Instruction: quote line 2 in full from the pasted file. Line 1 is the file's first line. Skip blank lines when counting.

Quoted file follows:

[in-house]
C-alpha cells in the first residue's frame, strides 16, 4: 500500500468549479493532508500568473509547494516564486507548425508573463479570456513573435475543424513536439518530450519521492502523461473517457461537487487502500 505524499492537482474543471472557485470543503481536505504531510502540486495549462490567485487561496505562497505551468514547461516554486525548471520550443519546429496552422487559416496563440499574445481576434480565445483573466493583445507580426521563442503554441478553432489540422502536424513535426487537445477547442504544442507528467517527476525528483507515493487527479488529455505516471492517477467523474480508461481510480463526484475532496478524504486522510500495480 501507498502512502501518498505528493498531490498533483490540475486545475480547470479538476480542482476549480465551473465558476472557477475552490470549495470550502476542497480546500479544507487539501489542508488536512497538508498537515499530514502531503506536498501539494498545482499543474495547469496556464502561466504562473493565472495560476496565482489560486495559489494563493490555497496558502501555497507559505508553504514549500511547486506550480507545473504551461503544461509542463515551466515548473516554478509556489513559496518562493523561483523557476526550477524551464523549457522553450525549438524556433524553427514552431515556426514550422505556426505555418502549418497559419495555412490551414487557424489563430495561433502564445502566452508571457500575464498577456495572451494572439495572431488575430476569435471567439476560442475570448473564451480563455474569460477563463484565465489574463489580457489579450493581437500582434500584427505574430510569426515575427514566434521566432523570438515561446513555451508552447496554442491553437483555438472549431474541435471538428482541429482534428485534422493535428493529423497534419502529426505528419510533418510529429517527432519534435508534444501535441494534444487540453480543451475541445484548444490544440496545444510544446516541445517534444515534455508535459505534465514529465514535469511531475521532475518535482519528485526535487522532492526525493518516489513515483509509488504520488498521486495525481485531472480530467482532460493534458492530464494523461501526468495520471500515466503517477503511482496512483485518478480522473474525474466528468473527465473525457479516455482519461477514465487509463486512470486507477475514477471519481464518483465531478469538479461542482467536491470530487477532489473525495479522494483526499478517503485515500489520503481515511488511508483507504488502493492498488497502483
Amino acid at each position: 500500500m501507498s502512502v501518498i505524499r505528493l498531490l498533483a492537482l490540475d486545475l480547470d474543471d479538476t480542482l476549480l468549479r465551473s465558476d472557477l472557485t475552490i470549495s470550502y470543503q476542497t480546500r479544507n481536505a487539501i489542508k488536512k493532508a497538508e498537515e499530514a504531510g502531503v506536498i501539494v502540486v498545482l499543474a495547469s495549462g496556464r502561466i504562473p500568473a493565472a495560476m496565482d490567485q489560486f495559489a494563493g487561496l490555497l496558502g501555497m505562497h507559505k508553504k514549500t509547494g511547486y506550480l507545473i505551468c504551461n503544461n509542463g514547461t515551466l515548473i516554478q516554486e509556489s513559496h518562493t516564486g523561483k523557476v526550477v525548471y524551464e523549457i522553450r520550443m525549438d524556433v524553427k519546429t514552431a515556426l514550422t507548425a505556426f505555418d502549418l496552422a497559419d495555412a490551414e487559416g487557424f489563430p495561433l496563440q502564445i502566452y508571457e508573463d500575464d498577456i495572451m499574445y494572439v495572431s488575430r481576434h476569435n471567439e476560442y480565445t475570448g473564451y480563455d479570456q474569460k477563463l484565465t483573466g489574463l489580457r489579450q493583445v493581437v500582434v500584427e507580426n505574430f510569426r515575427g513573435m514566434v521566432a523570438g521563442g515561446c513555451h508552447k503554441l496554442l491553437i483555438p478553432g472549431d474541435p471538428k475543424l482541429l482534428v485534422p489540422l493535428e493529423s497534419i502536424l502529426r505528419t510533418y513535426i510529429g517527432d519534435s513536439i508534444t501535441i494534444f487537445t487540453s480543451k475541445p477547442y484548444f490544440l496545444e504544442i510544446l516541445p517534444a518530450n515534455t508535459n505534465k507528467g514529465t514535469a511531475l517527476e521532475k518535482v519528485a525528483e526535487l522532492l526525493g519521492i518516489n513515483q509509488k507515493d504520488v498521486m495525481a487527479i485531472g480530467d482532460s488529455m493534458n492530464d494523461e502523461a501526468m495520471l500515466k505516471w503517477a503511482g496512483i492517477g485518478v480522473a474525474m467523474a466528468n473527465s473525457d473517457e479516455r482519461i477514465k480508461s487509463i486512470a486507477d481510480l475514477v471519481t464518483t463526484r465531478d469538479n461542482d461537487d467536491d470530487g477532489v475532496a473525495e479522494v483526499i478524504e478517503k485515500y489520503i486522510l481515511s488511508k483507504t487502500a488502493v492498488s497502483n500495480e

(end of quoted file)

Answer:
C-alpha cells in the first residue's frame, strides 16, 4: 500500500468549479493532508500568473509547494516564486507548425508573463479570456513573435475543424513536439518530450519521492502523461473517457461537487487502500 505524499492537482474543471472557485470543503481536505504531510502540486495549462490567485487561496505562497505551468514547461516554486525548471520550443519546429496552422487559416496563440499574445481576434480565445483573466493583445507580426521563442503554441478553432489540422502536424513535426487537445477547442504544442507528467517527476525528483507515493487527479488529455505516471492517477467523474480508461481510480463526484475532496478524504486522510500495480 501507498502512502501518498505528493498531490498533483490540475486545475480547470479538476480542482476549480465551473465558476472557477475552490470549495470550502476542497480546500479544507487539501489542508488536512497538508498537515499530514502531503506536498501539494498545482499543474495547469496556464502561466504562473493565472495560476496565482489560486495559489494563493490555497496558502501555497507559505508553504514549500511547486506550480507545473504551461503544461509542463515551466515548473516554478509556489513559496518562493523561483523557476526550477524551464523549457522553450525549438524556433524553427514552431515556426514550422505556426505555418502549418497559419495555412490551414487557424489563430495561433502564445502566452508571457500575464498577456495572451494572439495572431488575430476569435471567439476560442475570448473564451480563455474569460477563463484565465489574463489580457489579450493581437500582434500584427505574430510569426515575427514566434521566432523570438515561446513555451508552447496554442491553437483555438472549431474541435471538428482541429482534428485534422493535428493529423497534419502529426505528419510533418510529429517527432519534435508534444501535441494534444487540453480543451475541445484548444490544440496545444510544446516541445517534444515534455508535459505534465514529465514535469511531475521532475518535482519528485526535487522532492526525493518516489513515483509509488504520488498521486495525481485531472480530467482532460493534458492530464494523461501526468495520471500515466503517477503511482496512483485518478480522473474525474466528468473527465473525457479516455482519461477514465487509463486512470486507477475514477471519481464518483465531478469538479461542482467536491470530487477532489473525495479522494483526499478517503485515500489520503481515511488511508483507504488502493492498488497502483